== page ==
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Articles by M Bruinsma
Total Records ( 2 ) for M Bruinsma
  M Bruinsma , M. A Posthumus , R Mumm , M. J Mueller , J. J. A van Loon and M. Dicke
 

Caterpillar feeding induces direct and indirect defences in brassicaceous plants. This study focused on the role of the octadecanoid pathway in induced indirect defence in Brassica oleracea. The effect of induction by exogenous application of jasmonic acid (JA) on the responses of Brussels sprouts plants and on host-location behaviour of associated parasitoid wasps was studied. Feeding by the biting–chewing herbivores Pieris rapae and Plutella xylostella resulted in significantly increased endogenous levels of JA, a central component in the octadecanoid signalling pathway that mediates induced plant defence. The levels of the intermediate 12-oxophyto-dienoic acid (OPDA) were significantly induced only after P. rapae feeding. Three species of parasitoid wasps, Cotesia glomerata, C. rubecula, and Diadegma semiclausum, differing in host range and host specificity, were tested for their behavioural responses to volatiles from herbivore-induced, JA-induced, and non-induced plants. All three species were attracted to volatiles from JA-induced plants compared with control plants; however, they preferred volatiles from herbivore-induced plants over volatiles from JA-induced plants. Attraction of C. glomerata depended on both timing and dose of JA application. JA-induced plants produced larger quantities of volatiles than herbivore-induced and control plants, indicating that not only quantity, but also quality of the volatile blend is important in the host-location behaviour of the wasps.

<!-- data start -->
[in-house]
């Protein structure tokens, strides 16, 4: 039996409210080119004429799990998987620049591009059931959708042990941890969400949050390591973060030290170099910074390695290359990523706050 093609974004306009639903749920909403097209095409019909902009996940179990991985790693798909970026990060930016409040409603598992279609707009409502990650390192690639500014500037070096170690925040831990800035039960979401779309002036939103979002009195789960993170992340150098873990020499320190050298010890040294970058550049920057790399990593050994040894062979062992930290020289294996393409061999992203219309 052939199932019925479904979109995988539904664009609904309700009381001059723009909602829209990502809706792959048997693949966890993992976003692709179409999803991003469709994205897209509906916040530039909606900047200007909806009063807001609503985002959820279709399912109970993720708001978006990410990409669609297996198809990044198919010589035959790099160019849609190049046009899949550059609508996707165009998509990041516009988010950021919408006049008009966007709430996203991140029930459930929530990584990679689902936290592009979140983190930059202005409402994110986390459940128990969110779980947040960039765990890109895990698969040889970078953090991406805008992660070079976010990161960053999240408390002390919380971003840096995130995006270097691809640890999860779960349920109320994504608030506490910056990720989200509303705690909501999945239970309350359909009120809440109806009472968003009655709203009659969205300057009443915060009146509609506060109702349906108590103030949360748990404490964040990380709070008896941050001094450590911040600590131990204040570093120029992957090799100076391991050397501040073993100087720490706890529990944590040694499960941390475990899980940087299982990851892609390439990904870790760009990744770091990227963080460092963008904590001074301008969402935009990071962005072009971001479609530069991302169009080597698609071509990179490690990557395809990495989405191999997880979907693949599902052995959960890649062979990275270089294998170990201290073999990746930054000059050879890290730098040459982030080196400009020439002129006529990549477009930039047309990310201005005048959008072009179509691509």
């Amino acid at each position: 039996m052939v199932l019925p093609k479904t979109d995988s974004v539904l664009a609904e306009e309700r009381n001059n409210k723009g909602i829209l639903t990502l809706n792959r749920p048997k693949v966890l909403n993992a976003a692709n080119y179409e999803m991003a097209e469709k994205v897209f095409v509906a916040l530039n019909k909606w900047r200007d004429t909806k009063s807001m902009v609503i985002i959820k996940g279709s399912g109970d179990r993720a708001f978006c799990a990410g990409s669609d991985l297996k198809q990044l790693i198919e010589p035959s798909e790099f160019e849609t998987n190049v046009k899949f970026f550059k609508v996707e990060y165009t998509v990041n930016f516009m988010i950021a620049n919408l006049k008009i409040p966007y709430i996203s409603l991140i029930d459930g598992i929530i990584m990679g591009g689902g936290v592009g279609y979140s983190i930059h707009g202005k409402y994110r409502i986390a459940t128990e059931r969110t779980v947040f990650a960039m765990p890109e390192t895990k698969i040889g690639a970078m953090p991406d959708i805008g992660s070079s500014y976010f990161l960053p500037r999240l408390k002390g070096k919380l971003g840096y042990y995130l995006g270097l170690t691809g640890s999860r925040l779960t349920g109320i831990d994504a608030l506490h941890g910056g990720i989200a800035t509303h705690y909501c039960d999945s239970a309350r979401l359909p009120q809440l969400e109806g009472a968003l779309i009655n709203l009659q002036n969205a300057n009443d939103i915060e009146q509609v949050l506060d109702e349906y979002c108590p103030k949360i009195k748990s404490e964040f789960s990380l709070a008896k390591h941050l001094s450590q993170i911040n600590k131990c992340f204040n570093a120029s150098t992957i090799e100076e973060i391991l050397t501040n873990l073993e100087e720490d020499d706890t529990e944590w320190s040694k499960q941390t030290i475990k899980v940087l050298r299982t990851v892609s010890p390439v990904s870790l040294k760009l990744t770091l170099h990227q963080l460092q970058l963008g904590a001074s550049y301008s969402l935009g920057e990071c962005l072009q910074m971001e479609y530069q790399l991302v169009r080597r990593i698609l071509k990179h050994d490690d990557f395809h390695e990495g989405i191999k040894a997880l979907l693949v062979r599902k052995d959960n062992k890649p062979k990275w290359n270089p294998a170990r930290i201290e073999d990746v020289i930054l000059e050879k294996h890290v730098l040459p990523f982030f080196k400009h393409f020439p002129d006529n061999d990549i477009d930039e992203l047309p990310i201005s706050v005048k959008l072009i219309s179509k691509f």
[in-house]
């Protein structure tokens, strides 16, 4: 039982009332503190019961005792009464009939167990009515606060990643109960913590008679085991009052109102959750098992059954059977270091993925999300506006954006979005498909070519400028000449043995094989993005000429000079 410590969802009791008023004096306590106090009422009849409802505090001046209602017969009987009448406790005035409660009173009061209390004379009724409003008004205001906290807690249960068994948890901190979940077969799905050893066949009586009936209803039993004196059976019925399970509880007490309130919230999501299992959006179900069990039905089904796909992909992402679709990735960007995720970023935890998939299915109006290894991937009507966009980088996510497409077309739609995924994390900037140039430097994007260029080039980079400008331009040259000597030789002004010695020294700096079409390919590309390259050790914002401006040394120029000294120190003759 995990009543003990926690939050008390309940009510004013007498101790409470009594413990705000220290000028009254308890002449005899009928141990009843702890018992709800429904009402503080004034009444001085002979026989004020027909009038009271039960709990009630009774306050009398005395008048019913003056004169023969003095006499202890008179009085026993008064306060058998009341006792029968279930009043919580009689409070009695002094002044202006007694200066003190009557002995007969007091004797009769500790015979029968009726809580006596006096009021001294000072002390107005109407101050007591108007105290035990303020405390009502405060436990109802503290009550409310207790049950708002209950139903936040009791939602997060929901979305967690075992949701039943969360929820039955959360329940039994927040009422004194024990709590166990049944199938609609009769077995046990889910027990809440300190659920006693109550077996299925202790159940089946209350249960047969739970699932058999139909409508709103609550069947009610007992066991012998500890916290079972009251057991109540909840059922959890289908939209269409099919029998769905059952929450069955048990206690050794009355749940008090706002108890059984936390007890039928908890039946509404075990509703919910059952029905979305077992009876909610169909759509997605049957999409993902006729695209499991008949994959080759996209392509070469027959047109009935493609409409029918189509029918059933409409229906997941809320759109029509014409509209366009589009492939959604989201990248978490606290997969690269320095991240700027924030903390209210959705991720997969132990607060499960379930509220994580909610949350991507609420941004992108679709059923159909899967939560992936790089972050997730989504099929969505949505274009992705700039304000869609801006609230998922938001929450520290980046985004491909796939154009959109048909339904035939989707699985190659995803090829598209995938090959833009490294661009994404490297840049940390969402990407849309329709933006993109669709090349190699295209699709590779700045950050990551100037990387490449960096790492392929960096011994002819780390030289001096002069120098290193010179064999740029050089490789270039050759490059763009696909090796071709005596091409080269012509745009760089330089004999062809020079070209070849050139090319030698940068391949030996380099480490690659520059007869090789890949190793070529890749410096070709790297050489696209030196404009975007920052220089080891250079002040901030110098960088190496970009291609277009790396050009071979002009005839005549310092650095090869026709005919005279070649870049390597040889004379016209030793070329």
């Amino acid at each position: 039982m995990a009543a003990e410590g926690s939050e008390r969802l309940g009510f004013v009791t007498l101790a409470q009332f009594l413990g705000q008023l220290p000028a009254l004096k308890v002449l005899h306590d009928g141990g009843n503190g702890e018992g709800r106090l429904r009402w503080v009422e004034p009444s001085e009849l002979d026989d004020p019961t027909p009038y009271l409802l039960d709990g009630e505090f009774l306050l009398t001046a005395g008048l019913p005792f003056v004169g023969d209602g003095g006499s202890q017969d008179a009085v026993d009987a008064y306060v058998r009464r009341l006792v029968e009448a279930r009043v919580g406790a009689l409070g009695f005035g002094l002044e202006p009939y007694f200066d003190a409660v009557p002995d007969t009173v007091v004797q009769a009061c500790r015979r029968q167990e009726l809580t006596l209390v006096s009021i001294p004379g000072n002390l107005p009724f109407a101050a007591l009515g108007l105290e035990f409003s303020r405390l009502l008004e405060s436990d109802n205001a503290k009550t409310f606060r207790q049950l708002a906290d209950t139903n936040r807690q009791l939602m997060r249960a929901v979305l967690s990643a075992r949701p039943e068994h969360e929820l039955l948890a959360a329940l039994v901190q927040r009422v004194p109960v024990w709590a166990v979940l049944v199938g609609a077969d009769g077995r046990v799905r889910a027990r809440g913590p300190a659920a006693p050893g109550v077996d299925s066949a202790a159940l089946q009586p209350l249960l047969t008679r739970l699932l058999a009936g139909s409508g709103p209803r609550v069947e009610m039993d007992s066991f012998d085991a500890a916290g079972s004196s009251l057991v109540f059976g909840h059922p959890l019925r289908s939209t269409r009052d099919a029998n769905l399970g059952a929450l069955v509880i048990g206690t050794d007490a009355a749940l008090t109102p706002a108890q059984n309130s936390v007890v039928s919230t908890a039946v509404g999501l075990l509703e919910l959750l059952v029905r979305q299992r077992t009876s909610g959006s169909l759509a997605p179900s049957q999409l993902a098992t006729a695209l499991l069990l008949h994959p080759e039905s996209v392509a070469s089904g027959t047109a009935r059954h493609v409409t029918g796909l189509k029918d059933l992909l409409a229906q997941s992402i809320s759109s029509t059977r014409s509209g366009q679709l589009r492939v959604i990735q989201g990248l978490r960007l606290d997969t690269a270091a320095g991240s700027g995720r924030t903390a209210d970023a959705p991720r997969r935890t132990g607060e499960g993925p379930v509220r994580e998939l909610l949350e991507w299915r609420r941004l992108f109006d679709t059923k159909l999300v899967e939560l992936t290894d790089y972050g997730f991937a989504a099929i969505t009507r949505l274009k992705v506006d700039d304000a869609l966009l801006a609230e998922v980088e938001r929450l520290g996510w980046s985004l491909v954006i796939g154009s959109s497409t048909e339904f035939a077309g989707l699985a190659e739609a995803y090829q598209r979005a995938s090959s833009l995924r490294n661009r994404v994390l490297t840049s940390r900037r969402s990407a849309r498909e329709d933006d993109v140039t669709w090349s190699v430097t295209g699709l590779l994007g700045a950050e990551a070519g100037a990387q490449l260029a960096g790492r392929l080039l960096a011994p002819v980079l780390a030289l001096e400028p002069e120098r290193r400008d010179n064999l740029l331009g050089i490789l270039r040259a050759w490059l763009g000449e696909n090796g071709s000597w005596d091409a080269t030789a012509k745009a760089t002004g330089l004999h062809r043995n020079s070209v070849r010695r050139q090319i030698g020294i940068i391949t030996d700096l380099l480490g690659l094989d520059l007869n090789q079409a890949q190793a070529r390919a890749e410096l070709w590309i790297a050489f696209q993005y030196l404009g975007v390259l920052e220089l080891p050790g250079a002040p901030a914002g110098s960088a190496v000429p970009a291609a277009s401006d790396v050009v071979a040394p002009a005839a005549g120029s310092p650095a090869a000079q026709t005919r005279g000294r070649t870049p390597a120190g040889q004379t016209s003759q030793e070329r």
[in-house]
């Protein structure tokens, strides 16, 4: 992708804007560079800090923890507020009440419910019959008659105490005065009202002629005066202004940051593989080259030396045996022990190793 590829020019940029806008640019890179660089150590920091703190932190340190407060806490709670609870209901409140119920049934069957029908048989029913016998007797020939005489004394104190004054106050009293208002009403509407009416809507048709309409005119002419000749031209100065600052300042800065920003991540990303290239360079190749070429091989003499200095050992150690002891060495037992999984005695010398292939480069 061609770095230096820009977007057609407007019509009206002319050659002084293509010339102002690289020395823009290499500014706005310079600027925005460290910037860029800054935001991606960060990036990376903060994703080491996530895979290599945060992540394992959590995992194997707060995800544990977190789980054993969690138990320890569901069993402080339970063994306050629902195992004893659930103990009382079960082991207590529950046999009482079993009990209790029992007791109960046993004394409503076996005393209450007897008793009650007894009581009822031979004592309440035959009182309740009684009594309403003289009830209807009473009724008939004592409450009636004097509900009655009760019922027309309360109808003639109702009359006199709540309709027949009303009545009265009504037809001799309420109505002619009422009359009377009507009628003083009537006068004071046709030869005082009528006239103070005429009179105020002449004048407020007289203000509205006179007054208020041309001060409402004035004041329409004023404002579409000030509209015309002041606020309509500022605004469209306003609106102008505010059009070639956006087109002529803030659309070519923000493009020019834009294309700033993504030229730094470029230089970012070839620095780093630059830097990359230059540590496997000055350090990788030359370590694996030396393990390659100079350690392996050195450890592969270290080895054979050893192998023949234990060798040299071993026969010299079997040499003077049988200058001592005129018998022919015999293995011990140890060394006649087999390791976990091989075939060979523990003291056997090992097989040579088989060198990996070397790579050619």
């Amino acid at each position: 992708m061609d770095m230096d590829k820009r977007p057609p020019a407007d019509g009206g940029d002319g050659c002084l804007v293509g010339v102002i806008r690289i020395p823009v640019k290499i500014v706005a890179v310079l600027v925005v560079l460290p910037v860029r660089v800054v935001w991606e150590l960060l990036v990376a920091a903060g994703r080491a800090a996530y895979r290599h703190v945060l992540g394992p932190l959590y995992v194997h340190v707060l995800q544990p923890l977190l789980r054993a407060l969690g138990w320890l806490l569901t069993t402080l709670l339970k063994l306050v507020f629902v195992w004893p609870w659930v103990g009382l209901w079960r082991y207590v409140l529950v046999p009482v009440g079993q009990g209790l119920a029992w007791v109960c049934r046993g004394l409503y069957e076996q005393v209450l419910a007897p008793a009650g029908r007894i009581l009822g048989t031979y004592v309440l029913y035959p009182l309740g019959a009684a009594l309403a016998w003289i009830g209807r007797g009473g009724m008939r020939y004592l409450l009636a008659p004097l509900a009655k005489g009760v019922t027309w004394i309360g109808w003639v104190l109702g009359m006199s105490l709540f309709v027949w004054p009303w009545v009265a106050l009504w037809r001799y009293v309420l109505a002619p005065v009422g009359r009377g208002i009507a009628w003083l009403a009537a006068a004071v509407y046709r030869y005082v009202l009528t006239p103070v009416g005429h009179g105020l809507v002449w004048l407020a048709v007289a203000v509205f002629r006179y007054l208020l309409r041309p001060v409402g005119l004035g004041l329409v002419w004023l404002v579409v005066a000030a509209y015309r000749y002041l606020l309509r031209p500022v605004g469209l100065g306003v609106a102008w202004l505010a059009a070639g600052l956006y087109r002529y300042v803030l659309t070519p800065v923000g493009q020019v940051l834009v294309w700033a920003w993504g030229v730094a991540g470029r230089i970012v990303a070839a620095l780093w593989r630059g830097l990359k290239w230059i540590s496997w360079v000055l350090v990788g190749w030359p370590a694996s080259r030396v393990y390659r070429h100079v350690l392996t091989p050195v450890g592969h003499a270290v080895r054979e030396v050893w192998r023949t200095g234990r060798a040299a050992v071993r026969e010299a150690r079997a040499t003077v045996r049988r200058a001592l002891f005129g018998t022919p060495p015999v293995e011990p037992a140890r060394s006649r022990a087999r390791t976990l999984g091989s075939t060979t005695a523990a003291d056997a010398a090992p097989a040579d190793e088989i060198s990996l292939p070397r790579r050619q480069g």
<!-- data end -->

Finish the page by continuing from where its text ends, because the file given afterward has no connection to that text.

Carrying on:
M Bruinsma , B Pang , R Mumm , J. J. A van Loon and M. Dicke
 

The induction of plant defences involves a sequence of steps along a signal transduction pathway, varying in time course. In this study, the effects of induction of an early and a later step in plant defence signal transduction on plant volatile emission and parasitoid attraction are compared. Ion channel-forming peptides represent a class of inducers that induce an early step in signal transduction. Alamethicin (ALA) is an ion channel-forming peptide mixture from the fungus Trichoderma viride that can induce volatile emission and increase endogenous levels of jasmonic acid (JA) and salicylic acid in plants. ALA was used to induce an early step in the defence response in Brussels sprouts plants, Brassica oleracea var. gemmifera, and to study the effect on volatile emission and on the behavioural response of parasitoids to volatile emission. The parasitoid Cotesia glomerata was attracted to ALA-treated plants in a dose-dependent manner. JA, produced through the octadecanoid pathway, activates a later step in induced plant defence signal transduction, and JA also induces volatiles that are attractive to parasitoids. Treatment with ALA and JA resulted in distinct volatile blends, and both blends differed from the volatile blends emitted by control plants. Even though JA treatment of Brussels sprouts plants resulted in higher levels of volatile emission, ALA-treated plants were as attractive to C. glomerata as JA-treated plants. This demonstrates that on a molar basis, ALA is a 20 times more potent inducer of indirect plant defence than JA, although this hormone has more commonly been used as a chemical inducer of plant defence.

 
 
 
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